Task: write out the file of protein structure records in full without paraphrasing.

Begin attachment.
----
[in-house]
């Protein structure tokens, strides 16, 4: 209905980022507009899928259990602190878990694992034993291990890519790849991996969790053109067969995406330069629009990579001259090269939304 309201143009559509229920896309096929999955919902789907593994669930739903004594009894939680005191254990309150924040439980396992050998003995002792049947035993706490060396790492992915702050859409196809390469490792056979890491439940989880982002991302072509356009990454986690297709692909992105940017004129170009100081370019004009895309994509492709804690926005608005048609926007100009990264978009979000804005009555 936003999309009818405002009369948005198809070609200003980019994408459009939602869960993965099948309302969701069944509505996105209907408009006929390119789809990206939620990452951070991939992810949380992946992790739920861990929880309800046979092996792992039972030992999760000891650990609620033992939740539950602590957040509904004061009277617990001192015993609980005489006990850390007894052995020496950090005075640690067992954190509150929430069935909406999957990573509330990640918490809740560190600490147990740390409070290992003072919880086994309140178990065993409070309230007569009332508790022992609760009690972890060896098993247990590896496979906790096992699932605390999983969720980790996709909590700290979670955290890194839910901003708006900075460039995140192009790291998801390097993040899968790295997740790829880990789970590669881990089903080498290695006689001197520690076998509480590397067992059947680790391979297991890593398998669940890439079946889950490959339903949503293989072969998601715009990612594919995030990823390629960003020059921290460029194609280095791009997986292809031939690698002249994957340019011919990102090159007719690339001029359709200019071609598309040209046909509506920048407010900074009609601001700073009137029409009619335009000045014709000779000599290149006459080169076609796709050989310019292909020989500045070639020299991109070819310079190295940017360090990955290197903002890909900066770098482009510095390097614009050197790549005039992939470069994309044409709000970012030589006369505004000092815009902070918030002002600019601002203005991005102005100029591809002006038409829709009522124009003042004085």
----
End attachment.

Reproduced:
[in-house]
């Protein structure tokens, strides 16, 4: 209905980022507009899928259990602190878990694992034993291990890519790849991996969790053109067969995406330069629009990579001259090269939304 309201143009559509229920896309096929999955919902789907593994669930739903004594009894939680005191254990309150924040439980396992050998003995002792049947035993706490060396790492992915702050859409196809390469490792056979890491439940989880982002991302072509356009990454986690297709692909992105940017004129170009100081370019004009895309994509492709804690926005608005048609926007100009990264978009979000804005009555 936003999309009818405002009369948005198809070609200003980019994408459009939602869960993965099948309302969701069944509505996105209907408009006929390119789809990206939620990452951070991939992810949380992946992790739920861990929880309800046979092996792992039972030992999760000891650990609620033992939740539950602590957040509904004061009277617990001192015993609980005489006990850390007894052995020496950090005075640690067992954190509150929430069935909406999957990573509330990640918490809740560190600490147990740390409070290992003072919880086994309140178990065993409070309230007569009332508790022992609760009690972890060896098993247990590896496979906790096992699932605390999983969720980790996709909590700290979670955290890194839910901003708006900075460039995140192009790291998801390097993040899968790295997740790829880990789970590669881990089903080498290695006689001197520690076998509480590397067992059947680790391979297991890593398998669940890439079946889950490959339903949503293989072969998601715009990612594919995030990823390629960003020059921290460029194609280095791009997986292809031939690698002249994957340019011919990102090159007719690339001029359709200019071609598309040209046909509506920048407010900074009609601001700073009137029409009619335009000045014709000779000599290149006459080169076609796709050989310019292909020989500045070639020299991109070819310079190295940017360090990955290197903002890909900066770098482009510095390097614009050197790549005039992939470069994309044409709000970012030589006369505004000092815009902070918030002002600019601002203005991005102005100029591809002006038409829709009522124009003042004085």